Overcoming Irrational Fears & Cliff Jumping

My last night in Chiang Mai, I decided to check out a jazz club a friend recommended to me. I got there around 8 pm thinking I’d have time to grab some street food before the music started, but the place was already packed. I sat in one of the last seats available. I thought I was waiting for jazz music to play, but it ended up being open mic night where local musicians — mostly expats — could perform.

One of the hardest — but sometimes most enjoyable — parts of traveling alone, is being alone. I like my alone time. It’s nice to do whatever I want to do whenever I want to do it. I also think when you travel alone, you’re more likely to meet new people rather than sticking with the same crew. But there are times when I wish I was traveling with someone. And as I sat there alone sipping on a beer, that was one of those times. But it didn’t take long before a Scottish girl and English guy asked me to join them. They had also met that night. We invited a few more people to join us at a table, and they were actually Americans from San Francisco: Amanda, Bryon and Omead.

The next day I went with the Americans to the Chaing Mai Canyon after the Scottish girl went on and on about how we had to go there the night before. I was taking the overnight bus to Bangkok that night, so I had the whole day to spare, The canyon is about 45 minutes outside of the city, and its infamous for cliff jumping. I’m all for being adventurous, but extreme sports that involve free falling and heights typically aren’t my thing. I’ve never really wanted to go skydiving before. And the last time I almost went cliff jumping was in Hawaii where I opted for the 6-foot jump after bailing on the bigger one. I went into this canyon pretty set on not jumping, and simply immersing myself in the water from the proper entrance point.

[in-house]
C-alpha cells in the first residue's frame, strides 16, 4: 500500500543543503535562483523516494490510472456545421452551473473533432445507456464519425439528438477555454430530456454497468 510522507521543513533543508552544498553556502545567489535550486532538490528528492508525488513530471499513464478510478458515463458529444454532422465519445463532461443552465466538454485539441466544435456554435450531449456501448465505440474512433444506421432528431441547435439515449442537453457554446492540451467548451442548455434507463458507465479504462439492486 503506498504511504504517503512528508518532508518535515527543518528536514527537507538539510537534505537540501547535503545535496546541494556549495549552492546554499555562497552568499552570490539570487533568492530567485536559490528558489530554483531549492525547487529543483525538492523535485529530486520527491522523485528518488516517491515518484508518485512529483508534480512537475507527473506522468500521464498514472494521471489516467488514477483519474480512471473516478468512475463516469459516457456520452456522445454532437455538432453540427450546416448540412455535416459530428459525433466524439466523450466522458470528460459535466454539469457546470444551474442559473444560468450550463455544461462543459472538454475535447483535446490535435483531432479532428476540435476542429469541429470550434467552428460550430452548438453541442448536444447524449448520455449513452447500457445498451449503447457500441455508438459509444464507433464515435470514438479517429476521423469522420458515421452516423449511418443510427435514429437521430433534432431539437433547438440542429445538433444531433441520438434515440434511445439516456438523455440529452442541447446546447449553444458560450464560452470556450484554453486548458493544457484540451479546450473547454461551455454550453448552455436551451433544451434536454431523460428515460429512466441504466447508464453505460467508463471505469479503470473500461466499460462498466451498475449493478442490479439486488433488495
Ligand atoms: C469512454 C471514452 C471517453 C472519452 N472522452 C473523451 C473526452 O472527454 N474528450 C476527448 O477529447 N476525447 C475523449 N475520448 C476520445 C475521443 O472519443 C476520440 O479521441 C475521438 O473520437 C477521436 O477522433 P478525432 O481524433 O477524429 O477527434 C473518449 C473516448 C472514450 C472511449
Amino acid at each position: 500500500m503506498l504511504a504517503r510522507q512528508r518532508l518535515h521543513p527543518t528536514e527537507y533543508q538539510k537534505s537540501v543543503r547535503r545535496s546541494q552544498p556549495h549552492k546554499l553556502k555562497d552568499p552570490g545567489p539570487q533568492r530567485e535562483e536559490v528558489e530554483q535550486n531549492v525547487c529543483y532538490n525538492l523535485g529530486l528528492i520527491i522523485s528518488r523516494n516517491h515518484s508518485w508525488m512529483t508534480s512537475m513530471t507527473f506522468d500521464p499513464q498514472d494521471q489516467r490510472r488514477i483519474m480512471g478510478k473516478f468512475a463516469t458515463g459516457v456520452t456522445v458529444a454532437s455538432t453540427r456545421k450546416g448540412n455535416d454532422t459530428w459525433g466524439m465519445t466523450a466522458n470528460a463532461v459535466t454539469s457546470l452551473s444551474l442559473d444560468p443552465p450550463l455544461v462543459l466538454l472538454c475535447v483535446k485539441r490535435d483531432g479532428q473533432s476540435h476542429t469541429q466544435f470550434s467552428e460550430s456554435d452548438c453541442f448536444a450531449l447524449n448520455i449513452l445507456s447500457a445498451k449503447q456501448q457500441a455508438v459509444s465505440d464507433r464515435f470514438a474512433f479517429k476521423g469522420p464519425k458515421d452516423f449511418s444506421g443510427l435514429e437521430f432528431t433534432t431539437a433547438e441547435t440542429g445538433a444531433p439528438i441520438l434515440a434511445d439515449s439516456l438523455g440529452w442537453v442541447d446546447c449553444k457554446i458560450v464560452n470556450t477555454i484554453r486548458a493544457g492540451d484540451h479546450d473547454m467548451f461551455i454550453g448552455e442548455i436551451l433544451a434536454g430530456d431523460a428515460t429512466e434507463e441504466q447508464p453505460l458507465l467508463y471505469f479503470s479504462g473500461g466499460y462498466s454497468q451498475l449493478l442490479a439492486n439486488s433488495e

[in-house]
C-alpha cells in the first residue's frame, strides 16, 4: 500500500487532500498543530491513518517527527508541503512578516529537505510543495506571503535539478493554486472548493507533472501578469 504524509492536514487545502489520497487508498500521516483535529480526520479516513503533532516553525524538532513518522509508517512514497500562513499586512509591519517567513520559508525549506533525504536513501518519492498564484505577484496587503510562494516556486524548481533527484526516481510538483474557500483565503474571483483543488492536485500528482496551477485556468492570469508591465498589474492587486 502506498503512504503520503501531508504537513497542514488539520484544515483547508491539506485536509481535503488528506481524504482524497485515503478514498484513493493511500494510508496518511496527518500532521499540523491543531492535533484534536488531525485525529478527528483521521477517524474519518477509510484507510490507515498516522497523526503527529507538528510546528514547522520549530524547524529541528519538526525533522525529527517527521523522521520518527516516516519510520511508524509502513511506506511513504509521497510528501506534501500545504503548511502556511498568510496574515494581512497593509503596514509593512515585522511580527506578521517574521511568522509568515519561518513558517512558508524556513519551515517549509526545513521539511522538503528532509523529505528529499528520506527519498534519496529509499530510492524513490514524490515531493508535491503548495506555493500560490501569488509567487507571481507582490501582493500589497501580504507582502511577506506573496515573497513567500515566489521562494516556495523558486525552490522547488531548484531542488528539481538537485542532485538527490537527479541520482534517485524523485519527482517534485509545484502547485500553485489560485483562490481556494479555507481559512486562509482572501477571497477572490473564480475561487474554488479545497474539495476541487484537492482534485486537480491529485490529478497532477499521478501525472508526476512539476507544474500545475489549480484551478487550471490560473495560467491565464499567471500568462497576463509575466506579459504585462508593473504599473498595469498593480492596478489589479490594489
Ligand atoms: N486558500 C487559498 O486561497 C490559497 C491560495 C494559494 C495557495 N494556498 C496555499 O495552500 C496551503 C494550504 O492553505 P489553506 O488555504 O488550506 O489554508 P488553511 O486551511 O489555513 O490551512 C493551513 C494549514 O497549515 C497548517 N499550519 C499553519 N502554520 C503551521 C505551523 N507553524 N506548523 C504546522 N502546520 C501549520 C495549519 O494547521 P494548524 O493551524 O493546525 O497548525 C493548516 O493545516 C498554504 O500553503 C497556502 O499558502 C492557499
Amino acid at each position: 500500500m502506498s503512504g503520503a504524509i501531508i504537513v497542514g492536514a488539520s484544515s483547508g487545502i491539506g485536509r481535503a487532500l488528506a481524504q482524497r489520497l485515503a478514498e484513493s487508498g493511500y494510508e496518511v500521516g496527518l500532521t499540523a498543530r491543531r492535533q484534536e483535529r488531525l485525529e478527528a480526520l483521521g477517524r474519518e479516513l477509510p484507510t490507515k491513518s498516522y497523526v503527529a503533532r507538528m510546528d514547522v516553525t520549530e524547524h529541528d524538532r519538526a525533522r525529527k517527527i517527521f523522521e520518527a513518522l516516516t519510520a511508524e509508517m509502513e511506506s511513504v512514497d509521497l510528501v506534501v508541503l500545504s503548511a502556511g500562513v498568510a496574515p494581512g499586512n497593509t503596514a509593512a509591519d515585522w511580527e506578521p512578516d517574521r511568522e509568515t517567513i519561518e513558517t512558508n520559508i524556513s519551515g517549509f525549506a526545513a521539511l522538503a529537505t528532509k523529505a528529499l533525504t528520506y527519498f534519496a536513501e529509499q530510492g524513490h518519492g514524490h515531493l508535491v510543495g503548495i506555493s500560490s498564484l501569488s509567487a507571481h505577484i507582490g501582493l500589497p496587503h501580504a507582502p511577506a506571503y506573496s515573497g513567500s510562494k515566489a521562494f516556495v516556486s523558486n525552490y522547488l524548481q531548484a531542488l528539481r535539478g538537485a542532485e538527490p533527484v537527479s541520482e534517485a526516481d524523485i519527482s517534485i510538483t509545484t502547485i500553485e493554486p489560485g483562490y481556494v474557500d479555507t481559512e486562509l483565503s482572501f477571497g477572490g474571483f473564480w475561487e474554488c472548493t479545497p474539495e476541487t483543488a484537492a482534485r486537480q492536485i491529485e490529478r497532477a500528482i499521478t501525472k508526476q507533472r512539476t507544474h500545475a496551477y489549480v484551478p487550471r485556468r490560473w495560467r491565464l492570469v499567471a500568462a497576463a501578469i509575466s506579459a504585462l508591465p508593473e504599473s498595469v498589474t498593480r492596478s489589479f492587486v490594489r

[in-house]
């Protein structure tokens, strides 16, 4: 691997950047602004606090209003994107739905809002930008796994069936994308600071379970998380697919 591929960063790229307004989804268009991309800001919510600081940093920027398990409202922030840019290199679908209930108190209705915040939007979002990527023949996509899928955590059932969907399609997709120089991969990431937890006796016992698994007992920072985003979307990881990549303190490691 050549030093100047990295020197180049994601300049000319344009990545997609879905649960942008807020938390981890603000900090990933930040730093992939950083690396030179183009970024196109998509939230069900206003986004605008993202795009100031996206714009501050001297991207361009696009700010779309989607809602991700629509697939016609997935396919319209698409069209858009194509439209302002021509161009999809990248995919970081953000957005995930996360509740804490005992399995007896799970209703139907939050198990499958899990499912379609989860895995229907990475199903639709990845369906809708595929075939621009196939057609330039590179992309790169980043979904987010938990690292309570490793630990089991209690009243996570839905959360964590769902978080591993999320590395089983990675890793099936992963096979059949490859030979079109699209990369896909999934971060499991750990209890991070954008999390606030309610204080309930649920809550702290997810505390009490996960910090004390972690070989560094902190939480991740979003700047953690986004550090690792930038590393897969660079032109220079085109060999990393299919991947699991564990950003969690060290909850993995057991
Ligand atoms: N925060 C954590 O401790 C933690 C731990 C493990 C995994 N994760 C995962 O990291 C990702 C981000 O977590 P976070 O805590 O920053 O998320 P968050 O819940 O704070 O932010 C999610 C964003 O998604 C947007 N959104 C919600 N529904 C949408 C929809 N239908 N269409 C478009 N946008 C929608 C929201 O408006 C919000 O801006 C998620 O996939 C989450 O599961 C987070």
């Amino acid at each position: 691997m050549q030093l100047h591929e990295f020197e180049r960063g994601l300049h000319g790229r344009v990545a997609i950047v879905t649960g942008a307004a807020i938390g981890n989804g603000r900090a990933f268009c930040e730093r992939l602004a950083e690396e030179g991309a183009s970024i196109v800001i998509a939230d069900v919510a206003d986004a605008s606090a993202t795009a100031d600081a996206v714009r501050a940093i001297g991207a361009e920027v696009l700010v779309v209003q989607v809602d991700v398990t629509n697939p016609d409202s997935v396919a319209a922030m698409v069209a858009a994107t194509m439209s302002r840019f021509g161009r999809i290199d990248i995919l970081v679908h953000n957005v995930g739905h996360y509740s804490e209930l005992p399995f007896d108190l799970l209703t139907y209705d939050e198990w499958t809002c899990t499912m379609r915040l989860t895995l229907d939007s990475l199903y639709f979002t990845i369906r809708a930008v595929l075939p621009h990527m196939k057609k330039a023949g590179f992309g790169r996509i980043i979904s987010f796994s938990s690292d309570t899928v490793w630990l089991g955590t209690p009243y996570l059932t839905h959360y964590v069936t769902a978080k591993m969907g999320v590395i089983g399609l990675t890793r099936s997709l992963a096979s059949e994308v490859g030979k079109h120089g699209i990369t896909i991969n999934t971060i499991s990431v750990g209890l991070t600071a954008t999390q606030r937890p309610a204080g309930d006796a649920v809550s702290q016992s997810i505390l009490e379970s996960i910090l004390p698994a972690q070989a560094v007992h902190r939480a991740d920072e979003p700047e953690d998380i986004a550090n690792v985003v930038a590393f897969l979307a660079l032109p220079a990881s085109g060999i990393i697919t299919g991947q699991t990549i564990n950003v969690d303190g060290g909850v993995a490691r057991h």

But of course after seeing a lot of people jump, I started to think “How bad can it really be?” Jumpers would effortlessly run to the edge of the cliff, take a leap, free fall for a couple seconds, hit the water, bob back up, smile and swim to the ladder to do it again. To give you some context, there were two different options for jumping: the smaller one was around 25 feet, and the bigger one around 40. Obviously the bigger one came with a greater risk. More people were walking away from that one with a bruise or two. I finally caved and decided I was going to give the smaller one a try.

The guys, who had already become jumping professionals, accompanied me and another girl, Tessa, for support. I thought it wouldn’t be so bad while I was up there, but I made the mistake of looking down. Of course, that’s the one thing you shouldn’t do. What you should do is just run and jump without thinking too much about it. Tessa, made the same mistake. So for about 20 minutes we stood and sat at the edge contemplating our jump.

This turned into a bigger conversation about irrational fears of the unknown. At first we spent a few minutes asking people to do it so we could watch them. We thought maybe we could learn something about the strategy behind jumping before taking the plunge ourselves. Then we spent a few minutes talking to the guys trying to figure out why we were so scared.

Doing something you’ve never done before is scary. It doesn’t matter if it’s a new job, new relationship, moving to a new city, or simply buying your groceries at a new store, the unknown is always a little uncomfortable and scary. But like the other feelings humans experience, fear is just an emotion. That’s it. Yet it holds so much more power than the rest of them. But it doesn’t have to.

After piecing together the logic behind what was stopping me from taking that jump, I got up and told myself I was going to do it — even though I was still wrapped in a blanket of terror. What finally got me over the edge were Omead’s wise words. He said, “You came to Thailand to do some crazy shit, so do some crazy shit.” And that’s all I really needed to hear. I ran without thinking about it, without blinking an eye, and jumped. A few seconds later my body hit the water, and I bobbed up with a big smile on my face like all my predecessors.

I know it’s such a cliche story, but it’s really true that the build up of the jump is always worse than the real thing. I couldn’t help but think back, and relate the jump to my current situation. I was terrified to quit my job and travel alone. But here I am, and I can’t imagine being anywhere else right now. The more you overcome your fears, the stronger of a person you’ll become.

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